Labor Day 2017

Labor Day 2017

Labor Day is a celebration of the American working class, and was, at first, more specifically a celebration of organized labor. When unions were strong in this country the middle class expanded dramatically and the minimum wage kept up with inflation. Organized labor demanded fair wages, health and retirement benefits, and equal treatment of workers under management and the law. The power of unions in major corporations even raised expectations and results in smaller, non-union businesses.

During President Ronald Reagan’s time in office a successful assault on unions began. Worker gains made over decades were rolled back. States like North Carolina decided to try to attract industrial companies with laws that protected corporations instead of workers. Union membership has fallen nationwide, and the middle class, once the largest demographic group in the country, is now the smallest. Poverty is the new normal, with a federal minimum wage that hasn’t increased in many years.

In states which have raised the minimum wage, and others where cities have local control of wages, an increase in the minimum always results in a boost to the economy. The reason is pretty simple. People at the bottom of the income scale spend all of their money. When the minimum goes up they expand their purchasing, maybe buying some better food, some new furniture or clothing, then perhaps a newer car, and maybe a meal out at someplace other than a fast food joint. The new spending spreads wealth throughout a community or state.

With Republican control of the General Assembly in Raleigh, we can’t expect any change in the minimum wage in North Carolina any time soon. The party of the oligarchs likes things just fine the way they are.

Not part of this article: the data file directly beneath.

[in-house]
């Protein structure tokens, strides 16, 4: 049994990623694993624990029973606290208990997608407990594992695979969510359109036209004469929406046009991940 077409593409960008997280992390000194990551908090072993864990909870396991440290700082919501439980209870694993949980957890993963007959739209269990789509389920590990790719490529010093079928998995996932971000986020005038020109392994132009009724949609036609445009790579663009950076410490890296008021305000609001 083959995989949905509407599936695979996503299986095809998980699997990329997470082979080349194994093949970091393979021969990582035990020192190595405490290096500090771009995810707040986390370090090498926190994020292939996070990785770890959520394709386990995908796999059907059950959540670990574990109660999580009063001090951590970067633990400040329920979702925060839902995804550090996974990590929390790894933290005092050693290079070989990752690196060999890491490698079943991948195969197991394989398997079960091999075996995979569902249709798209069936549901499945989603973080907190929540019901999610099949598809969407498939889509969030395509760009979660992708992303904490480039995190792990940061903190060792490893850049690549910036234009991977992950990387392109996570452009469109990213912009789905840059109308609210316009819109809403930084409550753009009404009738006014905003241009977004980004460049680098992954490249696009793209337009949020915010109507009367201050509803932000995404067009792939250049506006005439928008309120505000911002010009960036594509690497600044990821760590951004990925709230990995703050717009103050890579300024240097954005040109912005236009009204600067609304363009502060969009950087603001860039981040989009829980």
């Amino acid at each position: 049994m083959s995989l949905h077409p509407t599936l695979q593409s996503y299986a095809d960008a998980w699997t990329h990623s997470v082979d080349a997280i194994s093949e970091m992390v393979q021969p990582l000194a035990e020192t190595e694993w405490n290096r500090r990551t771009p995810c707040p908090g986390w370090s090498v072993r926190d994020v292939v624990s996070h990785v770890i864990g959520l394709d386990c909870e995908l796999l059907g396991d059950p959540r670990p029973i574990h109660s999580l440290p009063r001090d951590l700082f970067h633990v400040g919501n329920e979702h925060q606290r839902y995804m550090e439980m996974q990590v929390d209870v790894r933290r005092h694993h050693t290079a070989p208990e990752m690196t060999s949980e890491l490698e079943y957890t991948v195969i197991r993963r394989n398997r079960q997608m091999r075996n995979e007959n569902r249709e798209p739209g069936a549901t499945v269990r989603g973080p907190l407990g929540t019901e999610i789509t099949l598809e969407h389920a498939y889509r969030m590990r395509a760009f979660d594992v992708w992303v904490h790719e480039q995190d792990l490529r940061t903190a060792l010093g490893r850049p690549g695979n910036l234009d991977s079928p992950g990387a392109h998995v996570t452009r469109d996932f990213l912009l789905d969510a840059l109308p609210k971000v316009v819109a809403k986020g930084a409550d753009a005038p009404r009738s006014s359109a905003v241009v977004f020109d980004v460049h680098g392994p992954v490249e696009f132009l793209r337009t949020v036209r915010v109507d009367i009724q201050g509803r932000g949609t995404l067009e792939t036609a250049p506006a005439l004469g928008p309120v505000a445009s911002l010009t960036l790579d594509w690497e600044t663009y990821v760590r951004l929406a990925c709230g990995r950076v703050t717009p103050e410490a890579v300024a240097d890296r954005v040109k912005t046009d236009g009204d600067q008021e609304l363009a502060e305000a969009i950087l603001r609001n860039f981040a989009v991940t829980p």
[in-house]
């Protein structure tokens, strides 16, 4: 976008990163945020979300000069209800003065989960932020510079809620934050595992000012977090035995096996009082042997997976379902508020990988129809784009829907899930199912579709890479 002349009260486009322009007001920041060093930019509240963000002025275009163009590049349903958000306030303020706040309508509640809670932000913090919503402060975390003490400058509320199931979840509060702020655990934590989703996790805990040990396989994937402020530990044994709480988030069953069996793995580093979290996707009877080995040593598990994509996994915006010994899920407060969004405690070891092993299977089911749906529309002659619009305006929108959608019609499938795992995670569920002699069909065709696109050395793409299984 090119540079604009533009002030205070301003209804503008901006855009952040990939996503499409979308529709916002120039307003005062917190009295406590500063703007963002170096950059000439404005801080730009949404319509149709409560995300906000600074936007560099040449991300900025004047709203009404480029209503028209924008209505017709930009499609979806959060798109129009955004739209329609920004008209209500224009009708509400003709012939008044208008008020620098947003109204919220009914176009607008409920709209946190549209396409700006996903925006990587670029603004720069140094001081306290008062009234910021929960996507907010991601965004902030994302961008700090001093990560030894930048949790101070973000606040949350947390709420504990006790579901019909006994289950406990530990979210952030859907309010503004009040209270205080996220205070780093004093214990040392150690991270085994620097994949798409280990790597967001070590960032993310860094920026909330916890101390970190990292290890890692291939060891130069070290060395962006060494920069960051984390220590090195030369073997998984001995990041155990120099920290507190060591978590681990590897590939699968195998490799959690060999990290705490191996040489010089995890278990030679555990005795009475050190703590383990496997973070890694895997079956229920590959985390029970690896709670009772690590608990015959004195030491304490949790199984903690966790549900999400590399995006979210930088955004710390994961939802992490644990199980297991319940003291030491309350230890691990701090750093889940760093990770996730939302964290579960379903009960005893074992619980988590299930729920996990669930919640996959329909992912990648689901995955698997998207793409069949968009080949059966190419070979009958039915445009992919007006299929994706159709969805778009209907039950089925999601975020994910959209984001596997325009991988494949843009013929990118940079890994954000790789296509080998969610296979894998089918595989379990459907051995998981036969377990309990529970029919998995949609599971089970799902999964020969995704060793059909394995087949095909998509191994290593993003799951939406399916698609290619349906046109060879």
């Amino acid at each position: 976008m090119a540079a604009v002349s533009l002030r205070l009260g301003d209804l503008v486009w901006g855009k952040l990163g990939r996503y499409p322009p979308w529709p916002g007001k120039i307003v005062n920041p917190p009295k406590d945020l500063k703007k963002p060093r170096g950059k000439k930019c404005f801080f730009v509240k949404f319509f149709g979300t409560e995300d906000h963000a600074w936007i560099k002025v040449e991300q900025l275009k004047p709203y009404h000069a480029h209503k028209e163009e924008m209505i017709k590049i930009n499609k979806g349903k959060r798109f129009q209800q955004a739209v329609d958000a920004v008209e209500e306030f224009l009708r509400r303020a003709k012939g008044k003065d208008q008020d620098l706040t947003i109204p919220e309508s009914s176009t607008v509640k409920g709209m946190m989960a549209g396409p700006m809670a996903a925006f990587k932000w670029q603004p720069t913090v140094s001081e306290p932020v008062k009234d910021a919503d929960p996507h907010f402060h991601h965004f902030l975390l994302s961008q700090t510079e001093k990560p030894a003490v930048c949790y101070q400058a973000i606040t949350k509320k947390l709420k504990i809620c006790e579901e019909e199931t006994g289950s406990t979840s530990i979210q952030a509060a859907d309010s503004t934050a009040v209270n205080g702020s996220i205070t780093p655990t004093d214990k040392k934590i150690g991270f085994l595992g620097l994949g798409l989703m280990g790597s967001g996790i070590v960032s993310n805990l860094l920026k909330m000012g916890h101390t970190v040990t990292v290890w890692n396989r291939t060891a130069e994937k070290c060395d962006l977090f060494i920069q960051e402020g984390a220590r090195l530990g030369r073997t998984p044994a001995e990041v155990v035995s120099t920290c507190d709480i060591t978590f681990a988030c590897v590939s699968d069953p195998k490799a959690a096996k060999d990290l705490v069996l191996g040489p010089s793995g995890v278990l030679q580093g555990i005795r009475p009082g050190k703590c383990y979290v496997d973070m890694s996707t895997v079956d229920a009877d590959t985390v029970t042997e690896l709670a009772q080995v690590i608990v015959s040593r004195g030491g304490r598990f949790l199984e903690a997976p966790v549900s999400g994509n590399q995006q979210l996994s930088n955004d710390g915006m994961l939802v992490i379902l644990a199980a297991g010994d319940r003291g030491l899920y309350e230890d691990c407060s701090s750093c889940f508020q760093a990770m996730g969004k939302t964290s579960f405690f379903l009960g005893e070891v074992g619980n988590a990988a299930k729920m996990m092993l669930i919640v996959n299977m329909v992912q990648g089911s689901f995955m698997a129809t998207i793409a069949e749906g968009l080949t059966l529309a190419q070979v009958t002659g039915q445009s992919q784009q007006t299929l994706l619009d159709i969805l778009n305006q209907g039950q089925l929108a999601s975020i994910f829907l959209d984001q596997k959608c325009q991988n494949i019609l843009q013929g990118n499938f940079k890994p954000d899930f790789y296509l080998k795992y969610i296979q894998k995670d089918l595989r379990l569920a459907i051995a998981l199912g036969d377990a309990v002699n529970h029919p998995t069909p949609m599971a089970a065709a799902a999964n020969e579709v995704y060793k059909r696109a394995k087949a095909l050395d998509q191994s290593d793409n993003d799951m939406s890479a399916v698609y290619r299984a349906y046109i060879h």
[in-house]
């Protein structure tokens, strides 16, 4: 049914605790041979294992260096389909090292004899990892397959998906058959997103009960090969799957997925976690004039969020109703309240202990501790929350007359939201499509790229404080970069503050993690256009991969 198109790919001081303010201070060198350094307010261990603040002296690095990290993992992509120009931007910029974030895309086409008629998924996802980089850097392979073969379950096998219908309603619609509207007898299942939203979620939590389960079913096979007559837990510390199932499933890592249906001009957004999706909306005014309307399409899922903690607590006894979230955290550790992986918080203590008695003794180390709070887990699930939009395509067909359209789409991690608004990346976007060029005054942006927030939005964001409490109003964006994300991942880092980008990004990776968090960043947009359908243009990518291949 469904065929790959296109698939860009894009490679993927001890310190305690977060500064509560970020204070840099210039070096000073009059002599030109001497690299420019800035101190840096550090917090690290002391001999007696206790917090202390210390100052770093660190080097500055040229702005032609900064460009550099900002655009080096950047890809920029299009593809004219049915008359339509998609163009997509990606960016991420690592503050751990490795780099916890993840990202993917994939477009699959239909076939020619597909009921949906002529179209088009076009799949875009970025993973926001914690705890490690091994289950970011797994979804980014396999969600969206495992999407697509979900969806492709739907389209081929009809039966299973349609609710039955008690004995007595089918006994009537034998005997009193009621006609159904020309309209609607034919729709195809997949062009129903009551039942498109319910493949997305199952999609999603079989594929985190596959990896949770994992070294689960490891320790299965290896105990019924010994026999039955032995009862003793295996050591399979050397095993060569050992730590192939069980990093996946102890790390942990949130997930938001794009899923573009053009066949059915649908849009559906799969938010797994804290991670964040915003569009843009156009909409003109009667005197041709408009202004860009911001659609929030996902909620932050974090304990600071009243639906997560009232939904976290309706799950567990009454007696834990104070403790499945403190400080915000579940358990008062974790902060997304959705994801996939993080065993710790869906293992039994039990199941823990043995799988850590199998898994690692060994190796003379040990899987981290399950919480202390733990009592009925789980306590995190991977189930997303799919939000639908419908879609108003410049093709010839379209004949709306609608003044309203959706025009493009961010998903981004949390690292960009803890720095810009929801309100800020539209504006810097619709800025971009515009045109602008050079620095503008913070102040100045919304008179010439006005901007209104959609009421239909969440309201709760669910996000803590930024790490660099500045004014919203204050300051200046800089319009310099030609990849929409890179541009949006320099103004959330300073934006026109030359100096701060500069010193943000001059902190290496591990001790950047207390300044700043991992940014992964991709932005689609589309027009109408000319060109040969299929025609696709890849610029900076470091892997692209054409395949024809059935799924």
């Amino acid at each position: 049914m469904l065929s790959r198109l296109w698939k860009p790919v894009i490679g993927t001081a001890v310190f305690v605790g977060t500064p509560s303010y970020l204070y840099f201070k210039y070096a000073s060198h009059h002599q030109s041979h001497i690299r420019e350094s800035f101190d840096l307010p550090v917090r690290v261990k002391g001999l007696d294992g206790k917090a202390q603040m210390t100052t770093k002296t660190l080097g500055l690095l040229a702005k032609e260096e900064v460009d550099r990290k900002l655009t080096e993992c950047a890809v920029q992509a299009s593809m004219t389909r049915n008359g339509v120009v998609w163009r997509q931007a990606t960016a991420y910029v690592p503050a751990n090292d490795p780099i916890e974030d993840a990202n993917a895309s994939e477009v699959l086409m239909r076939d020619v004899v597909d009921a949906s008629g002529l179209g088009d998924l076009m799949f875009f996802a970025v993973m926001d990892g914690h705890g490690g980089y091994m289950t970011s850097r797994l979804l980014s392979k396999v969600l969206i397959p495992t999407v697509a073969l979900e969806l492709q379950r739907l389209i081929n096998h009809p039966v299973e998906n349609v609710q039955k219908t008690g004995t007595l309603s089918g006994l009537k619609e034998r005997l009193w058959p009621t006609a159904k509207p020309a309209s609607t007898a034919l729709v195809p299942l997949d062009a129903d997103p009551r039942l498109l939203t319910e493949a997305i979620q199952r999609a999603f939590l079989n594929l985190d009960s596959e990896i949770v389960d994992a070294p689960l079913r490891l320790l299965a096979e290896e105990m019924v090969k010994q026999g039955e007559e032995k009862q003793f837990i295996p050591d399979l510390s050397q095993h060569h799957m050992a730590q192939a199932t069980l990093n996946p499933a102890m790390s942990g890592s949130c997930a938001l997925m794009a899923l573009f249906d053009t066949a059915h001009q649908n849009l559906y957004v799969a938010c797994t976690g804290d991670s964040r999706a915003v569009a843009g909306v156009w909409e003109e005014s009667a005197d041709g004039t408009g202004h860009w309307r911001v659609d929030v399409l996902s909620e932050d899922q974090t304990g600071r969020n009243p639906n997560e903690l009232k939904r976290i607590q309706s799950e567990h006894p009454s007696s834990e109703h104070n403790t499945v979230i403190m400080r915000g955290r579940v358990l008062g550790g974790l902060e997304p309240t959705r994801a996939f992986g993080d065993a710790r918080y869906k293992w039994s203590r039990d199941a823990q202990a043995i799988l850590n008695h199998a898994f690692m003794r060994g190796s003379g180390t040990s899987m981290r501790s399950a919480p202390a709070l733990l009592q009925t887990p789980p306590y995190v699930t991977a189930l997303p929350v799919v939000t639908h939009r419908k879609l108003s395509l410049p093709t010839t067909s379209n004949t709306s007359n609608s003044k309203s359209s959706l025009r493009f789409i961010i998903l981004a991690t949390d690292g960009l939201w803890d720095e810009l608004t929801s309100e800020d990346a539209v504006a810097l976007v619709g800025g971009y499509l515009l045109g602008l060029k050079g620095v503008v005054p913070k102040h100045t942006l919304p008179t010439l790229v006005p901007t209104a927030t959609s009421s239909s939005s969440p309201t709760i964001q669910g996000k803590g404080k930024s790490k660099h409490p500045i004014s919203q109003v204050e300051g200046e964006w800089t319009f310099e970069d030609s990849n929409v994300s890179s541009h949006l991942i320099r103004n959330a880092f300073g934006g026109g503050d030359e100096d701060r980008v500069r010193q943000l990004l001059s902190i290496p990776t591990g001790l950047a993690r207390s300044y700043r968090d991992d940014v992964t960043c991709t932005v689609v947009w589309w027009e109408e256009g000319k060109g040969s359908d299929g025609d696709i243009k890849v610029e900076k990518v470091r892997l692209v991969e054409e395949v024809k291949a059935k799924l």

When Republicans took control of the General Assembly and Governorship they gutted unemployment compensation, turned down billions of federal dollars by rejecting Medicaid expansion, slashed education spending, implemented vast tax cuts for the rich and corporations and continue to hold down wages. The current minimum wage in North Carolina, $7.25 per hour, is about half of what can reasonably be called a Living Wage.

At the City level, under our state laws, we can’t do much, but we do a little.

During my terms in office we have made a Living Wage, as determined by the Asheville-based group Just Economics, the minimum for City employees.

When companies seek tax increment incentive grants (that is, a short-term rebate on taxes on new investment by either a new company or an expanding company), I have successfully insisted that they must guarantee a minimum wage equal to the local Living Wage, and a median wage equal to the local median.

A few years ago we tried to make a Living Wage a requirement for all City contractors, but that was shut down by Republicans in Raleigh.

If there is a meaningful solution in sight for American workers, it will come at the ballot box. It’s quite appalling that so many people continue to vote against their own self interest due to social hot-button issues which have no effect on their personal lives …. but which hammer them economically.

As we celebrate Labor Day, and the vital importance of American workers who have built a society and an economy that is the envy of the world, we need to rededicate ourselves to pushing back against oligarchy. All of us are created equal and it’s way past time to assert our power as workers to challenge unfair wages and rules. We must demand a $15 minimum wage, paid family leave and universal single payer health care. We should settle for nothing less.





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